Classic female archetypes are ingrained so deeply in the noir film often there is little to consider beyond wives and whores. Susan is the type of girl a man wishes to marry, the gals at the Club Zombie serve as her polar opposites. Distinctions are drawn clearly in terms of environments, attire, intelligence and each woman's command of the English language. The lower-tier woman is characterized by base instincts, as when "dazzling" but irritatingly loudmouthed blonde Dolly Moore (Barbara Nichols) is impressed by a large roll of cash Tom flashes. Her dancing colleague Terry Larue (Robin Raymond) does separate herself somewhat on an intelligence level when she rightly becomes suspicious of Tom. Terry gets the best line of the film when she asks Dolly, "...what's he shopping around in the basement for?" Terry does not have any illusions that they are anything other than what they really are:  dime-store showgirls. That sense of streetwise awareness makes her more likely to survive tough noir terrain than her pleasant but bubble-brained coworker Joan Williams (Joyce Taylor).





The single-layered Blu-ray version of BEYOND A REASONABLE DOUBT available via Warner Archive is framed at 2.0:1 (RKO-Scope). It must have been derived from fairly well-preserved source material, though frames appear to drop out at times. This transfer may not be perfect, but it is likely the best interpretation we are going to get of the rather straightforward but effective cinematography of William E. Snyder. I wish the score by Herschel Burke Gilbert did not coach the viewer on how to react. The only extra on this disc is a spoiler-laced trailer (2m 43s). As of this writing, I have not had an opportunity to view THE MAN WHO DARED (1946), a film that by all accounts tells a strikingly similar tale.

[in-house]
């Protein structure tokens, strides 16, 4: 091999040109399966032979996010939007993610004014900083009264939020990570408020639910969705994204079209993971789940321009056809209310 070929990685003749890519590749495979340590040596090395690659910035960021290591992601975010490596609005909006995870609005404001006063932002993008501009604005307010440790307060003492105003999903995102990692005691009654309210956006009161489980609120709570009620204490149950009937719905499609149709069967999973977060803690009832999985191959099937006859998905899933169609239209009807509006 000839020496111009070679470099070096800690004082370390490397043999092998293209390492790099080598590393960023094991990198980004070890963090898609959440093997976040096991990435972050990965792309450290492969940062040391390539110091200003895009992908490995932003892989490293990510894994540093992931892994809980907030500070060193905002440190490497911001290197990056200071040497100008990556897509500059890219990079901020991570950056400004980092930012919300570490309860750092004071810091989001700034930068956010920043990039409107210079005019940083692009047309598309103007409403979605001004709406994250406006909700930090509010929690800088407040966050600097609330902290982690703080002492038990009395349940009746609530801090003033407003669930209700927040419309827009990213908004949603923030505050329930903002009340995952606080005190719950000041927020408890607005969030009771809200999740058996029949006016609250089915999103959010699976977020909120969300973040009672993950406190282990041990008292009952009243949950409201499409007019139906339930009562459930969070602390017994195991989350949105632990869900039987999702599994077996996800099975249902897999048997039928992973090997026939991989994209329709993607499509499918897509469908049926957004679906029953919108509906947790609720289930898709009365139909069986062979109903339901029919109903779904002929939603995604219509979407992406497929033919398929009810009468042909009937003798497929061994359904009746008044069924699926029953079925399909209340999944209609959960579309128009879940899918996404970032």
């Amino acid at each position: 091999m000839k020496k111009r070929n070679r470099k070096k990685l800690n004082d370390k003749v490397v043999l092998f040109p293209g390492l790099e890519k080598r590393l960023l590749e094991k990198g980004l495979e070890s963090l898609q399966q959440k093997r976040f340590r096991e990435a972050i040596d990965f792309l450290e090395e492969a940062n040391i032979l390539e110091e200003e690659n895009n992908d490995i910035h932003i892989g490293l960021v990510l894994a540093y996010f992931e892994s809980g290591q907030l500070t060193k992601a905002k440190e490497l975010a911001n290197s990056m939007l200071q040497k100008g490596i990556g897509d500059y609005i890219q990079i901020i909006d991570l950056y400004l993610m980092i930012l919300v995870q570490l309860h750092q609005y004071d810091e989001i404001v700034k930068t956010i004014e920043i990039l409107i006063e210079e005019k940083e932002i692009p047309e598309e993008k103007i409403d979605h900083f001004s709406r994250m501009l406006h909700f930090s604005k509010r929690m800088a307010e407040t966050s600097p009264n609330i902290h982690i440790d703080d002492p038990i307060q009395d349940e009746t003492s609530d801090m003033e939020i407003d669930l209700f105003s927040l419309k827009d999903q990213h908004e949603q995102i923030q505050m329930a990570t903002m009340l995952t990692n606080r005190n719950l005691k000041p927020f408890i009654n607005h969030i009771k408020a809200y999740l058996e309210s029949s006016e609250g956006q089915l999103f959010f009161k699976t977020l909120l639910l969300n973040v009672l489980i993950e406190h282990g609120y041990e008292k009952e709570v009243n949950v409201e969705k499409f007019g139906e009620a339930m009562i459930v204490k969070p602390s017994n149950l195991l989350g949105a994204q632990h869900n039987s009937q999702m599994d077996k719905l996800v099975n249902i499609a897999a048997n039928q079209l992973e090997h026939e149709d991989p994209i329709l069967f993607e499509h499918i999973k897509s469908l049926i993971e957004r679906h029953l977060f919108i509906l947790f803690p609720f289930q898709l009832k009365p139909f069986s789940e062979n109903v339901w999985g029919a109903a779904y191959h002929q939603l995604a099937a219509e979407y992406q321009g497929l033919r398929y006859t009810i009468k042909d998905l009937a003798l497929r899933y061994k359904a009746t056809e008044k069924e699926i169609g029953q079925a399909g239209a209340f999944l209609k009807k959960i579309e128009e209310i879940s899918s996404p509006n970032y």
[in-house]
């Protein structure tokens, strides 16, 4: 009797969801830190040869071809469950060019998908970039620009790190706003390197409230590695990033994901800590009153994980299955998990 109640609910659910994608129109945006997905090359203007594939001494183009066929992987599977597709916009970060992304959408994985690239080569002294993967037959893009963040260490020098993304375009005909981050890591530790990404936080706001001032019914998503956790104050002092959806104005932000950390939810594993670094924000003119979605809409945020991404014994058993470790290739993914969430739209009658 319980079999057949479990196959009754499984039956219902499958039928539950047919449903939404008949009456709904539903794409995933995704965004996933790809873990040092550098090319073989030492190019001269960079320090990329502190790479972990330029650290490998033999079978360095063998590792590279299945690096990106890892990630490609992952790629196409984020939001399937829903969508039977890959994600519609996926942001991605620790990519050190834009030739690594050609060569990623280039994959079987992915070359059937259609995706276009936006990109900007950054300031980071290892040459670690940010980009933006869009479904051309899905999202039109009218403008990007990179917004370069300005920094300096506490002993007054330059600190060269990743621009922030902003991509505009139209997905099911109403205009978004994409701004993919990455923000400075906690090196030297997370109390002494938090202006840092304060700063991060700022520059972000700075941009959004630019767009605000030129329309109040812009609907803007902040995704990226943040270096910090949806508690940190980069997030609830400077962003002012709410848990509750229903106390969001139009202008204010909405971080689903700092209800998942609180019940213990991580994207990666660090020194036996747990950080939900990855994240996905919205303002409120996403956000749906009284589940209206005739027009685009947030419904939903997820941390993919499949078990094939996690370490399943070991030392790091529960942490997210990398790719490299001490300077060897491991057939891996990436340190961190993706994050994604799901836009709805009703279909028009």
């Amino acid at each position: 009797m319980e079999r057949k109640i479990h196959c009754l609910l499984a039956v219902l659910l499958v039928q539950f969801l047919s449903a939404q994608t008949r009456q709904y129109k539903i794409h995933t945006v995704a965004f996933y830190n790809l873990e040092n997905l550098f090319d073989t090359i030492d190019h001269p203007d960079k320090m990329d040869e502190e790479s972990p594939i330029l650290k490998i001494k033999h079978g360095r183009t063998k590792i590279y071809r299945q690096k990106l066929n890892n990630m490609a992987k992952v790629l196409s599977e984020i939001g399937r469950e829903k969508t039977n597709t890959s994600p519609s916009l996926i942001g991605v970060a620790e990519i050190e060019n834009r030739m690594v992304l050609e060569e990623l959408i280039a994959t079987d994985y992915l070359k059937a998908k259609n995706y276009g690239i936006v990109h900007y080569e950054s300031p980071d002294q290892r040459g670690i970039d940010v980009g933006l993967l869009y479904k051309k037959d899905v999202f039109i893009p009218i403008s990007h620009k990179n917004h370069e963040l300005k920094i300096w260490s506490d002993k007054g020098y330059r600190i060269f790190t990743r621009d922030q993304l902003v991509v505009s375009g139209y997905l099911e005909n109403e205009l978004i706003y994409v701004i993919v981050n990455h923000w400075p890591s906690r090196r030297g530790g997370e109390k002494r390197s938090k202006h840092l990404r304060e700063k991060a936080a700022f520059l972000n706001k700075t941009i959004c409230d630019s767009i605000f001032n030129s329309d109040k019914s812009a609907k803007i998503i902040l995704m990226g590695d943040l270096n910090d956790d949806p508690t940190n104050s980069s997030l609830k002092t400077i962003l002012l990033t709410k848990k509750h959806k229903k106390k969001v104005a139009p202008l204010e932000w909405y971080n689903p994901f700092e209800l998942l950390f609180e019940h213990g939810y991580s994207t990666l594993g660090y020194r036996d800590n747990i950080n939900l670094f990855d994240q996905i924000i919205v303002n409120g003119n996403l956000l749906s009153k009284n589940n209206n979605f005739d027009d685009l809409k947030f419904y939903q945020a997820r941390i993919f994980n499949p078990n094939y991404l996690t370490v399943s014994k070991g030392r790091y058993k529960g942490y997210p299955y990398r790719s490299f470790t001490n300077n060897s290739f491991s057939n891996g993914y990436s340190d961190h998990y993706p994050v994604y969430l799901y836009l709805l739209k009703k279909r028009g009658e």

BEYOND A REASONABLE DOUBT was repurposed for 2009, with director Peter Hyams at the helm. This remake for the most part was skewered by critics, most of whom seemed more determined to establish they were smarter than the material than offer any insightful criticism. Though I agree the remake’s conclusion feels overly telegraphed, the storyline is decidedly more pessimistic than the 1956 original. Film noir fans should appreciate how the 2009 version depicts modern-day legal corruption and dishonest journalism. In some respects, the remake is even more noir than the source of its inspiration.

Thursday, January 31, 2019

NOTORIOUS (1946)

RKO Radio Pictures, 101m 37s